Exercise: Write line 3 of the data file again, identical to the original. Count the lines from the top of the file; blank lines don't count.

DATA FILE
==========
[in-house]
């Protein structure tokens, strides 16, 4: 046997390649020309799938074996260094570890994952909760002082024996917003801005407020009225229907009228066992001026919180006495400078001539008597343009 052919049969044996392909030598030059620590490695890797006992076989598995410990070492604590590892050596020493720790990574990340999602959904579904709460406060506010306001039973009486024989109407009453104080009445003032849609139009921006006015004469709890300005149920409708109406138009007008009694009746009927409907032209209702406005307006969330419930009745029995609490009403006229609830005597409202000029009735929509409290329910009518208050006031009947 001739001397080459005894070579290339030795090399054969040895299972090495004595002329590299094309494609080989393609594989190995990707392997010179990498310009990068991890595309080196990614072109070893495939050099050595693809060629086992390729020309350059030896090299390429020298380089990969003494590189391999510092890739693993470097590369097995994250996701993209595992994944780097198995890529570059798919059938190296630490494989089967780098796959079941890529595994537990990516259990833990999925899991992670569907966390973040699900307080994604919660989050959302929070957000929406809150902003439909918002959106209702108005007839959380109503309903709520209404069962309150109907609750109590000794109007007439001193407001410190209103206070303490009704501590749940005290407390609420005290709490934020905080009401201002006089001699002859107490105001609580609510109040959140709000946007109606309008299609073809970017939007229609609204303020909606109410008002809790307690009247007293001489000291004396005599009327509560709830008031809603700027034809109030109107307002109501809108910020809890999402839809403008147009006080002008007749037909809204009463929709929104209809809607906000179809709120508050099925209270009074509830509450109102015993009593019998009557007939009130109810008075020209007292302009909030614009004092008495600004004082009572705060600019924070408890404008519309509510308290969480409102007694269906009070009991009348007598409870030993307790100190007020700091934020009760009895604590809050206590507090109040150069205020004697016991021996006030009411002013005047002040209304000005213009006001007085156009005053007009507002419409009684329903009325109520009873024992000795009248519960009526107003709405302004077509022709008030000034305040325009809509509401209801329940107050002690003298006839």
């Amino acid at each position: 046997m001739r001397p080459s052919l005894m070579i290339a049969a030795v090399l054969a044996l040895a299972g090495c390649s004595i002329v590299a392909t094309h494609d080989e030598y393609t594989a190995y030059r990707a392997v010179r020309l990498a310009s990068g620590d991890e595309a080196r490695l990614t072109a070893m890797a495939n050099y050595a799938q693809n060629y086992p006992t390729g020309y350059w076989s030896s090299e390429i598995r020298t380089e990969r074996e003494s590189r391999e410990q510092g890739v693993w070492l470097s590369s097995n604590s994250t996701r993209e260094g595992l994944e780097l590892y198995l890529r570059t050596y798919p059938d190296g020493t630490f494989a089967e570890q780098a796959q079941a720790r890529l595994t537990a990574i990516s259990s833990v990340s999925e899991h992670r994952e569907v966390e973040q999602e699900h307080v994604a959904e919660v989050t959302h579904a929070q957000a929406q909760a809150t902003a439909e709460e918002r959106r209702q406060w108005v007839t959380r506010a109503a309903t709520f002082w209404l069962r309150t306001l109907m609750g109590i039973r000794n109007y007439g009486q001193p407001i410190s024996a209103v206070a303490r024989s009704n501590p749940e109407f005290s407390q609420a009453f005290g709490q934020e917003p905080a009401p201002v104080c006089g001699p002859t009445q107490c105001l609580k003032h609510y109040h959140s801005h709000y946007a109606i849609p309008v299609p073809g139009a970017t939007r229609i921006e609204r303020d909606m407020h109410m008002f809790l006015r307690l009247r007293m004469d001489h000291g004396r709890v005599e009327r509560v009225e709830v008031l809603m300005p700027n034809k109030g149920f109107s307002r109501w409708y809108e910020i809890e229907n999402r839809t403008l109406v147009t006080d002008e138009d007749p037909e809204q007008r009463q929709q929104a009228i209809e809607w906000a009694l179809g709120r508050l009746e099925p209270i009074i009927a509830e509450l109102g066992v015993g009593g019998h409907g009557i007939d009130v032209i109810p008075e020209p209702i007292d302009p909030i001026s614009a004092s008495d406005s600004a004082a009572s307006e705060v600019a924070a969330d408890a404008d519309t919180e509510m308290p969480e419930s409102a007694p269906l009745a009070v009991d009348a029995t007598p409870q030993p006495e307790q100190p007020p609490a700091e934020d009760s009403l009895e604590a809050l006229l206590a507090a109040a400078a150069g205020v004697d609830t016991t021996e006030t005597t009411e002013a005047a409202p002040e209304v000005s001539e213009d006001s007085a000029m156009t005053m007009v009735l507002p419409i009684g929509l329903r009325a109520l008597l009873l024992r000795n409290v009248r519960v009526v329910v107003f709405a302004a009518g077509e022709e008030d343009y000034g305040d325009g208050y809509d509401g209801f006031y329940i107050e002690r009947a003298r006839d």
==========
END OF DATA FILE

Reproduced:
């Amino acid at each position: 046997m001739r001397p080459s052919l005894m070579i290339a049969a030795v090399l054969a044996l040895a299972g090495c390649s004595i002329v590299a392909t094309h494609d080989e030598y393609t594989a190995y030059r990707a392997v010179r020309l990498a310009s990068g620590d991890e595309a080196r490695l990614t072109a070893m890797a495939n050099y050595a799938q693809n060629y086992p006992t390729g020309y350059w076989s030896s090299e390429i598995r020298t380089e990969r074996e003494s590189r391999e410990q510092g890739v693993w070492l470097s590369s097995n604590s994250t996701r993209e260094g595992l994944e780097l590892y198995l890529r570059t050596y798919p059938d190296g020493t630490f494989a089967e570890q780098a796959q079941a720790r890529l595994t537990a990574i990516s259990s833990v990340s999925e899991h992670r994952e569907v966390e973040q999602e699900h307080v994604a959904e919660v989050t959302h579904a929070q957000a929406q909760a809150t902003a439909e709460e918002r959106r209702q406060w108005v007839t959380r506010a109503a309903t709520f002082w209404l069962r309150t306001l109907m609750g109590i039973r000794n109007y007439g009486q001193p407001i410190s024996a209103v206070a303490r024989s009704n501590p749940e109407f005290s407390q609420a009453f005290g709490q934020e917003p905080a009401p201002v104080c006089g001699p002859t009445q107490c105001l609580k003032h609510y109040h959140s801005h709000y946007a109606i849609p309008v299609p073809g139009a970017t939007r229609i921006e609204r303020d909606m407020h109410m008002f809790l006015r307690l009247r007293m004469d001489h000291g004396r709890v005599e009327r509560v009225e709830v008031l809603m300005p700027n034809k109030g149920f109107s307002r109501w409708y809108e910020i809890e229907n999402r839809t403008l109406v147009t006080d002008e138009d007749p037909e809204q007008r009463q929709q929104a009228i209809e809607w906000a009694l179809g709120r508050l009746e099925p209270i009074i009927a509830e509450l109102g066992v015993g009593g019998h409907g009557i007939d009130v032209i109810p008075e020209p209702i007292d302009p909030i001026s614009a004092s008495d406005s600004a004082a009572s307006e705060v600019a924070a969330d408890a404008d519309t919180e509510m308290p969480e419930s409102a007694p269906l009745a009070v009991d009348a029995t007598p409870q030993p006495e307790q100190p007020p609490a700091e934020d009760s009403l009895e604590a809050l006229l206590a507090a109040a400078a150069g205020v004697d609830t016991t021996e006030t005597t009411e002013a005047a409202p002040e209304v000005s001539e213009d006001s007085a000029m156009t005053m007009v009735l507002p419409i009684g929509l329903r009325a109520l008597l009873l024992r000795n409290v009248r519960v009526v329910v107003f709405a302004a009518g077509e022709e008030d343009y000034g305040d325009g208050y809509d509401g209801f006031y329940i107050e002690r009947a003298r006839d």